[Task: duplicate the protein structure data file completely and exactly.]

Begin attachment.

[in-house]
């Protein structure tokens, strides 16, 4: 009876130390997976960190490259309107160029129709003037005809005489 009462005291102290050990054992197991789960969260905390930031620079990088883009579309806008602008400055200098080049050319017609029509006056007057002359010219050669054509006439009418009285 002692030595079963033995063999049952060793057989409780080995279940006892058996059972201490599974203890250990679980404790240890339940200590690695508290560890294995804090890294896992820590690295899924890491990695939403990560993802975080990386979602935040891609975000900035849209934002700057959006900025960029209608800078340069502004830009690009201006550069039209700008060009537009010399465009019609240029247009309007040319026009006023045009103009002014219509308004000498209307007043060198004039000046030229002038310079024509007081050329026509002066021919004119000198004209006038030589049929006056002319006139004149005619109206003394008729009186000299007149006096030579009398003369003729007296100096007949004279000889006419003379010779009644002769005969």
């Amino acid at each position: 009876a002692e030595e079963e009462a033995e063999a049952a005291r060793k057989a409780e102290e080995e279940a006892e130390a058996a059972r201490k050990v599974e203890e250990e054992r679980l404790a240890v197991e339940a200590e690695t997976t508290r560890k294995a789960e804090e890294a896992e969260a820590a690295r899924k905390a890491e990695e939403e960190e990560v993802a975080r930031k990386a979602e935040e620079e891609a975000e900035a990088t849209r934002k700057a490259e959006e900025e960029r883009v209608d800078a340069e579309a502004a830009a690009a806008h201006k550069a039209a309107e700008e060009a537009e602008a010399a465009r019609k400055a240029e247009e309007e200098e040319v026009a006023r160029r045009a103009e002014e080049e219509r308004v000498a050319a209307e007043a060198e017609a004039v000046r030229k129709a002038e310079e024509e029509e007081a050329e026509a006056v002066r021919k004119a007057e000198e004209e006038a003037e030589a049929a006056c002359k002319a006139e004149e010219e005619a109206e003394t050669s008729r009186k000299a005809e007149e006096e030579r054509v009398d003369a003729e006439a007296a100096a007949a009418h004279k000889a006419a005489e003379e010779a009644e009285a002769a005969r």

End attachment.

[in-house]
């Protein structure tokens, strides 16, 4: 009876130390997976960190490259309107160029129709003037005809005489 009462005291102290050990054992197991789960969260905390930031620079990088883009579309806008602008400055200098080049050319017609029509006056007057002359010219050669054509006439009418009285 002692030595079963033995063999049952060793057989409780080995279940006892058996059972201490599974203890250990679980404790240890339940200590690695508290560890294995804090890294896992820590690295899924890491990695939403990560993802975080990386979602935040891609975000900035849209934002700057959006900025960029209608800078340069502004830009690009201006550069039209700008060009537009010399465009019609240029247009309007040319026009006023045009103009002014219509308004000498209307007043060198004039000046030229002038310079024509007081050329026509002066021919004119000198004209006038030589049929006056002319006139004149005619109206003394008729009186000299007149006096030579009398003369003729007296100096007949004279000889006419003379010779009644002769005969």
């Amino acid at each position: 009876a002692e030595e079963e009462a033995e063999a049952a005291r060793k057989a409780e102290e080995e279940a006892e130390a058996a059972r201490k050990v599974e203890e250990e054992r679980l404790a240890v197991e339940a200590e690695t997976t508290r560890k294995a789960e804090e890294a896992e969260a820590a690295r899924k905390a890491e990695e939403e960190e990560v993802a975080r930031k990386a979602e935040e620079e891609a975000e900035a990088t849209r934002k700057a490259e959006e900025e960029r883009v209608d800078a340069e579309a502004a830009a690009a806008h201006k550069a039209a309107e700008e060009a537009e602008a010399a465009r019609k400055a240029e247009e309007e200098e040319v026009a006023r160029r045009a103009e002014e080049e219509r308004v000498a050319a209307e007043a060198e017609a004039v000046r030229k129709a002038e310079e024509e029509e007081a050329e026509a006056v002066r021919k004119a007057e000198e004209e006038a003037e030589a049929a006056c002359k002319a006139e004149e010219e005619a109206e003394t050669s008729r009186k000299a005809e007149e006096e030579r054509v009398d003369a003729e006439a007296a100096a007949a009418h004279k000889a006419a005489e003379e010779a009644e009285a002769a005969r």